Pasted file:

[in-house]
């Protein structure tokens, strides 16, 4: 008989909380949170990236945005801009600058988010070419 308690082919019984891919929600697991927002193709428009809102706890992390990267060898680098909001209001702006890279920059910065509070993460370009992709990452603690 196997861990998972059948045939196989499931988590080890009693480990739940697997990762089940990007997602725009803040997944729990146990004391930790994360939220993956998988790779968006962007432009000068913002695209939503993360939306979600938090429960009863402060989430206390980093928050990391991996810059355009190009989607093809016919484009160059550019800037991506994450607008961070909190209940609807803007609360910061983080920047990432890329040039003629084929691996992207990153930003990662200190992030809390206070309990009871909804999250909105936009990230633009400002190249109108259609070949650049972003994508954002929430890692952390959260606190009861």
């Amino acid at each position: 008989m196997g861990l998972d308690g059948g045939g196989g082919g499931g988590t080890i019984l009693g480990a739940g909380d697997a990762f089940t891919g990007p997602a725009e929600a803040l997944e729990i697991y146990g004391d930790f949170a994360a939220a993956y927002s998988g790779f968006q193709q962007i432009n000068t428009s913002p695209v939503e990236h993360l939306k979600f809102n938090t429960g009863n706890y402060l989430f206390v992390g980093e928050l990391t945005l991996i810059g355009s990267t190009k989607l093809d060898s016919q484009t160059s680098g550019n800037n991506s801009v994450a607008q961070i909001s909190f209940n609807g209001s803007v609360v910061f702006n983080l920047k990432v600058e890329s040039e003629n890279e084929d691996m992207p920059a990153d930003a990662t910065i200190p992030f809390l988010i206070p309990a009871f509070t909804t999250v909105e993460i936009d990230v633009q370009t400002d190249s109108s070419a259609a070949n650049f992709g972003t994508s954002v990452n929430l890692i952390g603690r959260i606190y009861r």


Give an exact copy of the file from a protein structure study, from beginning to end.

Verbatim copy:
[in-house]
């Protein structure tokens, strides 16, 4: 008989909380949170990236945005801009600058988010070419 308690082919019984891919929600697991927002193709428009809102706890992390990267060898680098909001209001702006890279920059910065509070993460370009992709990452603690 196997861990998972059948045939196989499931988590080890009693480990739940697997990762089940990007997602725009803040997944729990146990004391930790994360939220993956998988790779968006962007432009000068913002695209939503993360939306979600938090429960009863402060989430206390980093928050990391991996810059355009190009989607093809016919484009160059550019800037991506994450607008961070909190209940609807803007609360910061983080920047990432890329040039003629084929691996992207990153930003990662200190992030809390206070309990009871909804999250909105936009990230633009400002190249109108259609070949650049972003994508954002929430890692952390959260606190009861």
């Amino acid at each position: 008989m196997g861990l998972d308690g059948g045939g196989g082919g499931g988590t080890i019984l009693g480990a739940g909380d697997a990762f089940t891919g990007p997602a725009e929600a803040l997944e729990i697991y146990g004391d930790f949170a994360a939220a993956y927002s998988g790779f968006q193709q962007i432009n000068t428009s913002p695209v939503e990236h993360l939306k979600f809102n938090t429960g009863n706890y402060l989430f206390v992390g980093e928050l990391t945005l991996i810059g355009s990267t190009k989607l093809d060898s016919q484009t160059s680098g550019n800037n991506s801009v994450a607008q961070i909001s909190f209940n609807g209001s803007v609360v910061f702006n983080l920047k990432v600058e890329s040039e003629n890279e084929d691996m992207p920059a990153d930003a990662t910065i200190p992030f809390l988010i206070p309990a009871f509070t909804t999250v909105e993460i936009d990230v633009q370009t400002d190249s109108s070419a259609a070949n650049f992709g972003t994508s954002v990452n929430l890692i952390g603690r959260i606190y009861r």